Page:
Sweeping is Important in Appalachia
Overheard

Hanging Out Clothes in Appalachia

My life in appalachia - Hanging Out Clothes 

Janet: I like hanging out clothes, it gives me a time to relax and enjoy the gentle breezes outside. I have a silly habit of attaching the clothes pins to the hem of my shorts so I don't have to visit the clothes bag so often. I made my bag from a baby's dress I got for a quarter at a yard sale. You just sew the hem together, button up the dress and hang the dress on a hanger. My neighbor also taught me to always take a damp paper towel with me to wipe the line with.

Ethel: What happy summer memories you've stirred! In my childhood days, nearly every house in the neighborhood had, and used, clotheslines. Mom and Grandma both had dryers, but in the summer everything was dried on the lines outside. When I was very small I loved to play between the lines when there were sheets and blankets on them, it made a sort of tent. Grandma would even hang hers extra low - on purpose! When I was a bit older I was enlisted to help fold things as they came off the line. There is no sweeter, fresher scent than sun-dried laundry! I no longer have the space to hang my laundry out, and I miss it!

Ken: Tipper, I put up a clothes line last fall and went the easy route by fastening it to the end of my porch. That way I can hang out my clothes in my houseshoes and not worry about getting stung by a honeybee or jacket. In my younger days I use to ride my bicycle down to my great uncle's house. He made corn whisky and had a pet crow, which he loved to show off to folks when they came to visit. He'd put a saucer full of whisky on the floor and place that crow down beside it and when it was all gone, the ole crow would just stand there for about 5 minutes. (waiting for the kick) Then my uncle took a shiney washpan, put a couple of clothes pins in it and took the crow out on the porch and threw him in the air. By the end of the day that little washpan had 30 or 40 added pins, stolen from the neighborhood.

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I love to hang out clothes. I love walking out into the yard; I love the smell of clothes and linens that have been hung out to dry. But I haven't hung out one load of clothes all summer, maybe I can soon remedy that.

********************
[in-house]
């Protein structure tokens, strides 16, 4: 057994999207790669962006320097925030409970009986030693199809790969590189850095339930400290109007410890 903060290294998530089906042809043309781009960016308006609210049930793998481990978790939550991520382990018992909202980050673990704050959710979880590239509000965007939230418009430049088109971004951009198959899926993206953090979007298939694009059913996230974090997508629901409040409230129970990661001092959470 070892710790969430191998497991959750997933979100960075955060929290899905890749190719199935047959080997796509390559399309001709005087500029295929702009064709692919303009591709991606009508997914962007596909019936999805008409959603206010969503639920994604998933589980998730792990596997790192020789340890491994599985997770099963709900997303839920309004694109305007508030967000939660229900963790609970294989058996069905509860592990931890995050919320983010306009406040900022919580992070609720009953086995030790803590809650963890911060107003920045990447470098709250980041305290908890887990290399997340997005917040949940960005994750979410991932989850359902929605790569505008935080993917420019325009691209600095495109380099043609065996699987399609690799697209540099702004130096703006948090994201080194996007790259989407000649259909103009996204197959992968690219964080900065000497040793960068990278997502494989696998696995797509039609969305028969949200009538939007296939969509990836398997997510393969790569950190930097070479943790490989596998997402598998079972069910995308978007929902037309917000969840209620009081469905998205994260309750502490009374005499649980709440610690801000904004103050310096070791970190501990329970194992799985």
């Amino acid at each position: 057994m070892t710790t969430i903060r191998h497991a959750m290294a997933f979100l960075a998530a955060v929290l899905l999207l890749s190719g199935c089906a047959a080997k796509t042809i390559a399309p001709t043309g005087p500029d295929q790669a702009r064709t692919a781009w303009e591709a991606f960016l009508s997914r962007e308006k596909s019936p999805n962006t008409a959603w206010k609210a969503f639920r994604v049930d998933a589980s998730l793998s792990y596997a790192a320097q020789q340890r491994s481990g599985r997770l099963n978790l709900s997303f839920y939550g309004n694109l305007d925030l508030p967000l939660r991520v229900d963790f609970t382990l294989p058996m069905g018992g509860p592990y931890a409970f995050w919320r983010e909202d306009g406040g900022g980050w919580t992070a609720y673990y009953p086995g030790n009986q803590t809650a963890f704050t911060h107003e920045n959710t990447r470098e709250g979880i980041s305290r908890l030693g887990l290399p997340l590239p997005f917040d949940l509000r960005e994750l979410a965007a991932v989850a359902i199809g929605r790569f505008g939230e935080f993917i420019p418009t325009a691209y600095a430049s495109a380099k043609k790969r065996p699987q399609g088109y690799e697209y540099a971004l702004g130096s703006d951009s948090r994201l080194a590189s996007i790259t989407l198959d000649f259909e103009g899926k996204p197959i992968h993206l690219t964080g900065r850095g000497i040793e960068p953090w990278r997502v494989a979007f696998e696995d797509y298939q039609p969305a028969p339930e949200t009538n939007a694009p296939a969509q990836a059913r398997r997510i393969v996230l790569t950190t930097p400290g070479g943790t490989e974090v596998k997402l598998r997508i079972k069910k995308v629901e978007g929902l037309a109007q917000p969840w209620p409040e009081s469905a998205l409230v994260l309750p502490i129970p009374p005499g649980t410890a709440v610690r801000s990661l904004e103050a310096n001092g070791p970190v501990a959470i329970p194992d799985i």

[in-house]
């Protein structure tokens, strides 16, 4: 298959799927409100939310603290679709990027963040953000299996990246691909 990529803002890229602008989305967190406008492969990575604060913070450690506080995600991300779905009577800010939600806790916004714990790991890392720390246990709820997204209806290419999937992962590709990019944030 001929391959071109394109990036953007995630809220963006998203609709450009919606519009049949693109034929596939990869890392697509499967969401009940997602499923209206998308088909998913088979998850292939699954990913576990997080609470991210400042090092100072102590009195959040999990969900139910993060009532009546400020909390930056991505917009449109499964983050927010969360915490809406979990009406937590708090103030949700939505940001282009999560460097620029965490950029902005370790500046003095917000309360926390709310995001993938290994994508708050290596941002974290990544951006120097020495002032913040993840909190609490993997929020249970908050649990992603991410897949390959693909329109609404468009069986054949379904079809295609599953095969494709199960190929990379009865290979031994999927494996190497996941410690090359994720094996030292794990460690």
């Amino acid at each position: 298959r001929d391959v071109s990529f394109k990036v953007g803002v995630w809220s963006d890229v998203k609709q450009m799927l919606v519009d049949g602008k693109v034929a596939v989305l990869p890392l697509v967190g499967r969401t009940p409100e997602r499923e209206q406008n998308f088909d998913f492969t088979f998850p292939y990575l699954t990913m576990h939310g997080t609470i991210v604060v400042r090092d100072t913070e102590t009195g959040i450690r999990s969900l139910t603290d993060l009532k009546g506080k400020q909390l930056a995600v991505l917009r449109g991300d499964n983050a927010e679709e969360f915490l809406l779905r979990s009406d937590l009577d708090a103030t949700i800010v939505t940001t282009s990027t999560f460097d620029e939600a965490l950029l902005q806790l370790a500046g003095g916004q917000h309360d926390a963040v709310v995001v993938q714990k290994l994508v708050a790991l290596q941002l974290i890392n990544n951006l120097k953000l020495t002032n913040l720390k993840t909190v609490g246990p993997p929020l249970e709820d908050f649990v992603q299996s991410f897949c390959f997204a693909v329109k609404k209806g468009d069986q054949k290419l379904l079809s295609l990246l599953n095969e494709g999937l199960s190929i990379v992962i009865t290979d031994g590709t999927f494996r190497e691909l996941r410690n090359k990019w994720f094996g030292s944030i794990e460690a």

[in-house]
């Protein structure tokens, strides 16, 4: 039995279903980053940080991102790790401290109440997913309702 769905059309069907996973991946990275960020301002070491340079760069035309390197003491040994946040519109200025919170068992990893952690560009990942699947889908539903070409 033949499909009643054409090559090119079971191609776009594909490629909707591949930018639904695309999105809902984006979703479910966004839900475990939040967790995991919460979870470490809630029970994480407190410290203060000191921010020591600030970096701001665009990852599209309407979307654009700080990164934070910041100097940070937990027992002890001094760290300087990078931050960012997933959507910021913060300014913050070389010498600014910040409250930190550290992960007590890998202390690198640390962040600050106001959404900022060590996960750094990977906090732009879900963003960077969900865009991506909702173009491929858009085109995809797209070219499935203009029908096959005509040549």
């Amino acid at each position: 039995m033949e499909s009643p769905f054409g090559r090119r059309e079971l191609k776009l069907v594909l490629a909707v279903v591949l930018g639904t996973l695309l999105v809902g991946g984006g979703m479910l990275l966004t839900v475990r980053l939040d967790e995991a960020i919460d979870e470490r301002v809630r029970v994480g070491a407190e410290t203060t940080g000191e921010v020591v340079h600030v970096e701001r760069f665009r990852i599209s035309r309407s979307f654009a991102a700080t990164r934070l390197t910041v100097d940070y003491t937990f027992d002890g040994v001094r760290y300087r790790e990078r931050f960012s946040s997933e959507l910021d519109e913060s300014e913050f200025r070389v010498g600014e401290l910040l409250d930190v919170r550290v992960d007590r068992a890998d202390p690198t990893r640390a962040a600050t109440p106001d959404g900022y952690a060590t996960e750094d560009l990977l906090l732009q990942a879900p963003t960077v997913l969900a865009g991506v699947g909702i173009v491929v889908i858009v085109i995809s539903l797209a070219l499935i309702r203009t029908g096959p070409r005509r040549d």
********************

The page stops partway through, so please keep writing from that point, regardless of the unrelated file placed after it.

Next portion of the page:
Tipper

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I miss hanging out the clothes in summer, sleeping in sun-dried bed linens. I now live in an area prone to summer wildfires. Smokey clothes are not so great. I'm thankful for my clothes dryer.

Ken's story reminded me of one I heard a long time ago. I never saw it but I was told that Cleburt Cunningham had had a crow that he had picked up off the ground and raised up full grown. He taught it to mimic a few words and to count by pecking. One peck for one, two pecks for two, three pecks for three. He never learned to count four because that was too much for him. Four pecks is a bushel and he realized that he couldn't handle that. But, that is mundane compared to what else he was trained to do.
Now this may not be true because I wasn't there to see it first hand but I was told the crow loved to eat watermelon seeds. It was told that Cleburt loved watermelon too and grew quite a few. I understand that Cleburt had trained the crow so well that before he cut into a watermelon he would call the bird. The crow would lite right there on the table and peck all the seeds it could get to out of that watermelon. When Cleburt cut himself a slice the bird would clean the seeds out of the other side. This is just what I was told. There might not be a word of truth in it.
One summer Cleburt unknowingly got ahold of some seedless watermelon seeds and planted a big patch of them. That was a very good year for watermelons and Cleburt had a God's plenty for his own use and to give to everybody in the neighborhood. The sad part is that the crow starved to death.

I still hang out my sheets and towels. It's a luxury nowadays.
I can't stand slick, fabric softened towels, you can't get dry!

Forget the electric dryer and fabric softener. My favorite is line dried towels. Nothing soaks up water like them, and the rough texture is the very best. My Mama used to use so much fabric softener, both in the wash and dryer sheets, plus the fact that she loved the velour type towels, that it was hard to dry off because the "greasy soft" towels wouldn't soak up the water.

When we lived in town, clothes hung out to dry would come in smelling bad, so I stopped doing it then. When we moved out into the country though, I started hanging out all the flat items and house clothes. I think it's theraputic sorting the items size by size and hanging them on the lines in order. It gives me such a sense of accomplishment to see everything blowing in the breeze out there. Plus, it saves on the electric bill for running the dryer. In fact, about the only thing we dry indoors anymore is our nicer clothes and work uniforms.